The first professionally managed video rental store in the U.S. was opened by George Atkinson in December 1977 at 12011 Wilshire Boulevard in Los Angeles. After 20th Century Fox had made an agreement with Magnetic Video founder Andre Blay to license him 50 of their titles for sale directly to consumers, amongst them Butch Cassidy and the Sundance Kid, M*A*S*H, Hello, Dolly!, Patton, The French Connection, The King And I and The Sound Of Music, Atkinson bought all the titles in both VHS and Beta formats, and offered them for rent.[5][6][7] Such stores led to the creation of video rental chains such as West Coast Video, Blockbuster Video, and Rogers Video in the 1980s.

By mid-1985 the United States had 15,000 video rental stores, and many record, grocery, and drug stores also rented tapes.[8] The press discussed the VCR "and the viewing habits it has engendered — the Saturday night trip down to the tape rental store to pick out for a couple of bucks the movie you want to see when you want to see it",[9] Video rental stores had customers of all ages and were part of a fast-growing business. By 1987, for example, Pennsylvania had 537 stores that primarily dealt in renting videotapes, with annual spending per resident of $10.50. Six years after its founding, Philadelphia's West Coast Video had by 1989 come to operate more than 700 stores in the US, Canada, and Britain.[10] Also in 1987, the revenue taken in from the home video market surpassed box office revenues for that year.[11]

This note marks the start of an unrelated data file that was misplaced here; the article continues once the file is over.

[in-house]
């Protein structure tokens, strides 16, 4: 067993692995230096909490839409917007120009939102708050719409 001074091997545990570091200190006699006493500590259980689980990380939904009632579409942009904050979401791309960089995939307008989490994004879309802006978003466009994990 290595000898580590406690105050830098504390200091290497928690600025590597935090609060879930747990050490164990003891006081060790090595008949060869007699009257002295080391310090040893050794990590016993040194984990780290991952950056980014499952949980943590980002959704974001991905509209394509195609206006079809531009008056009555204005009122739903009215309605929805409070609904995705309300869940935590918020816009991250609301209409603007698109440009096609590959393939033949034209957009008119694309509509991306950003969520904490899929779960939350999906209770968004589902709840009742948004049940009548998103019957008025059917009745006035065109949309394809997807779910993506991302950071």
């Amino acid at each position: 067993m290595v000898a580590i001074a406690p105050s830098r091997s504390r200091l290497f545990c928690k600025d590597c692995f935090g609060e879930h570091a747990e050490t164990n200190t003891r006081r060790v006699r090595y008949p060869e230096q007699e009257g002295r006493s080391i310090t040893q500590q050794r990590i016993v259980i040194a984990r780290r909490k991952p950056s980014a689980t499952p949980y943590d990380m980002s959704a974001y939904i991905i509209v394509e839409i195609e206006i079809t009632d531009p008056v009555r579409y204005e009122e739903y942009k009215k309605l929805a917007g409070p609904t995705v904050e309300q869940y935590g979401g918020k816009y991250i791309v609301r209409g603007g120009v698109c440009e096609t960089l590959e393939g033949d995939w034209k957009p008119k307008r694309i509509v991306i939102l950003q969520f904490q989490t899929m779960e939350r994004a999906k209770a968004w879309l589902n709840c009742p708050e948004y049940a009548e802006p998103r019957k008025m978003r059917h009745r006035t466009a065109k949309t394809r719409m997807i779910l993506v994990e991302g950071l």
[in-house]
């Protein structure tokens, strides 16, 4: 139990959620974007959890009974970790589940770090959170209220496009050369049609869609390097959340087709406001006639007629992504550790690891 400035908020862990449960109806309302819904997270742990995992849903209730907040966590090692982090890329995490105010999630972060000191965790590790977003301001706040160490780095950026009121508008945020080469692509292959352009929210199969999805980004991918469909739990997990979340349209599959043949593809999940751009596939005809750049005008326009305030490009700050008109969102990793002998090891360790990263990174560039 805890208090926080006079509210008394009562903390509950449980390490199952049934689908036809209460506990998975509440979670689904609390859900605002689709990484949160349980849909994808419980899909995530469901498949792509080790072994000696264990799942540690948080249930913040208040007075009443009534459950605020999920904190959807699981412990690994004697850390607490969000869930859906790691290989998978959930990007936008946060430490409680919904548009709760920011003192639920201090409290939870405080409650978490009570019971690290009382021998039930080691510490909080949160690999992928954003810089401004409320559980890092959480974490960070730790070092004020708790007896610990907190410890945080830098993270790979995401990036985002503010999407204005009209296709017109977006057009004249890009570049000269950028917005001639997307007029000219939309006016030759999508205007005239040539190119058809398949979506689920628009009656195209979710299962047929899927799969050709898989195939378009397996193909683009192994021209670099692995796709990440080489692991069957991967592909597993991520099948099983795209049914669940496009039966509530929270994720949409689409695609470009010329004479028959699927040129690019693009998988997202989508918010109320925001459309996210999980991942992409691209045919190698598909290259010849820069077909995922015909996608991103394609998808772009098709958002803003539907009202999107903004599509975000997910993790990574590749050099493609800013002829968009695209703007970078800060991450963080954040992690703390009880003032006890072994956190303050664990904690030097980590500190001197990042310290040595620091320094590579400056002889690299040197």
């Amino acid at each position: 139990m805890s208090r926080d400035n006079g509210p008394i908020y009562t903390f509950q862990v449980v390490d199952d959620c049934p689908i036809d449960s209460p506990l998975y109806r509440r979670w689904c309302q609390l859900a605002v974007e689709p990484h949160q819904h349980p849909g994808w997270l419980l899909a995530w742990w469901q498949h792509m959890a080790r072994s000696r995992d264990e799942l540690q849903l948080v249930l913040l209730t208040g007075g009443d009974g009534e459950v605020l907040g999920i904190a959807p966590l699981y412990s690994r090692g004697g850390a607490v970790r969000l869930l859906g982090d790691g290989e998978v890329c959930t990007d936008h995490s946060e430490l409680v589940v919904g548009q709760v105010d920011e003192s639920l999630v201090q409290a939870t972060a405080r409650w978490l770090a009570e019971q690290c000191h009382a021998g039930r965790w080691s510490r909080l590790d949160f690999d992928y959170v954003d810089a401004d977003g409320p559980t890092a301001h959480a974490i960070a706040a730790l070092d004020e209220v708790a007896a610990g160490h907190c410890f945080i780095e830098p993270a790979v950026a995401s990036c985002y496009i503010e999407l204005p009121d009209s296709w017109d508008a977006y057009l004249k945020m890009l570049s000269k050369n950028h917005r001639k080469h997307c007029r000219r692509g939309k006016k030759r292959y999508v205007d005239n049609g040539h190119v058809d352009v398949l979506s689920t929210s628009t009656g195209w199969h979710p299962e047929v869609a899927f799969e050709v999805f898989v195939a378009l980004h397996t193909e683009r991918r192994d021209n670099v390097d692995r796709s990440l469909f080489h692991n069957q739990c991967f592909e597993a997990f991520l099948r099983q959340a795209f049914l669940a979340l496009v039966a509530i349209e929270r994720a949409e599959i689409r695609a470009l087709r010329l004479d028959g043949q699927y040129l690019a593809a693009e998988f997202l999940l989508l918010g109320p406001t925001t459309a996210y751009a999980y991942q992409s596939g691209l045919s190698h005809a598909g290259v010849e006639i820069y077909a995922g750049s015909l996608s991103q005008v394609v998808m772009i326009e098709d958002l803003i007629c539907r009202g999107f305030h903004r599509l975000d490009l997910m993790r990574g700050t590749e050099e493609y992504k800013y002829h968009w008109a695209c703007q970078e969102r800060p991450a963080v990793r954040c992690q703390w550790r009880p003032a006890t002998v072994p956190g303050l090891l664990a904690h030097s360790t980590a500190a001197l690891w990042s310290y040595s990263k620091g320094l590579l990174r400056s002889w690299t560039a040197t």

To cope with the videotape format war of the 1970s and 1980s, some stores initially stocked both VHS and Betamax cassettes, while others specialized in one format or the other. During the 1980s most stores eventually became all-VHS, contributing to the eventual demise of Beta. Rogers Video was the first chain to provide DVD rentals in Canada. Other chains and independent stores later transitioned to the newer format. Similarly, many stores now rent Blu-ray Disc movies after the high definition optical disc format war was finished. All stores continued to carry VHS only.

The widespread availability of video on demand on cable TV systems and VHS-by-mail services offered consumers a way of watching movies without having to leave their home. With the advent of the World Wide Web, Internet services such as Netflix have become increasingly popular since the mid–2000s. All of these new ways of watching movies have greatly reduced the demand for video rental shops.

Rental and copyright[edit]

The rental of books, CDs, tapes, and movies is covered by copyright law.[12] Copyright owners sometimes put warning notices on the packaging of products such as VHS cassettes to deter copyright infringement. In some cases, the rights of consumers in Europe and the US are in fact significantly broader than described in such warnings.

A DVD rental machine in Japan.